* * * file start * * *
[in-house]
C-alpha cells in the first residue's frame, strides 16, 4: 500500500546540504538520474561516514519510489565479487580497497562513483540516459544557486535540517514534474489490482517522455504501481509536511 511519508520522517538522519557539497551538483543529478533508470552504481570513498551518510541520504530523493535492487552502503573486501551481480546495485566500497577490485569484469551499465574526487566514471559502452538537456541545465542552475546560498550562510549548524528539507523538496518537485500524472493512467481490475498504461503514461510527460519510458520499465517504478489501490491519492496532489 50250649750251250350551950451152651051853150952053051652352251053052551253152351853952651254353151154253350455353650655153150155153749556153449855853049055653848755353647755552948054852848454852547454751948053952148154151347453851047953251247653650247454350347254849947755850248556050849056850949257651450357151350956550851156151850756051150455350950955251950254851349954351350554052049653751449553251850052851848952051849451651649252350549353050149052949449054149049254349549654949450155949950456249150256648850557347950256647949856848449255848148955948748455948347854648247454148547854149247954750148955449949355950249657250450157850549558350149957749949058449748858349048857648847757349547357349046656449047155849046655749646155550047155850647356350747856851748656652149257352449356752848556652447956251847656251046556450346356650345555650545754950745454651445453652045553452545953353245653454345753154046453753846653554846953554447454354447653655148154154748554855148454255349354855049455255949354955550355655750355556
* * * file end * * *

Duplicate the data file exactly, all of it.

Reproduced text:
[in-house]
C-alpha cells in the first residue's frame, strides 16, 4: 500500500546540504538520474561516514519510489565479487580497497562513483540516459544557486535540517514534474489490482517522455504501481509536511 511519508520522517538522519557539497551538483543529478533508470552504481570513498551518510541520504530523493535492487552502503573486501551481480546495485566500497577490485569484469551499465574526487566514471559502452538537456541545465542552475546560498550562510549548524528539507523538496518537485500524472493512467481490475498504461503514461510527460519510458520499465517504478489501490491519492496532489 50250649750251250350551950451152651051853150952053051652352251053052551253152351853952651254353151154253350455353650655153150155153749556153449855853049055653848755353647755552948054852848454852547454751948053952148154151347453851047953251247653650247454350347254849947755850248556050849056850949257651450357151350956550851156151850756051150455350950955251950254851349954351350554052049653751449553251850052851848952051849451651649252350549353050149052949449054149049254349549654949450155949950456249150256648850557347950256647949856848449255848148955948748455948347854648247454148547854149247954750148955449949355950249657250450157850549558350149957749949058449748858349048857648847757349547357349046656449047155849046655749646155550047155850647356350747856851748656652149257352449356752848556652447956251847656251046556450346356650345555650545754950745454651445453652045553452545953353245653454345753154046453753846653554846953554447454354447653655148154154748554855148454255349354855049455255949354955550355655750355556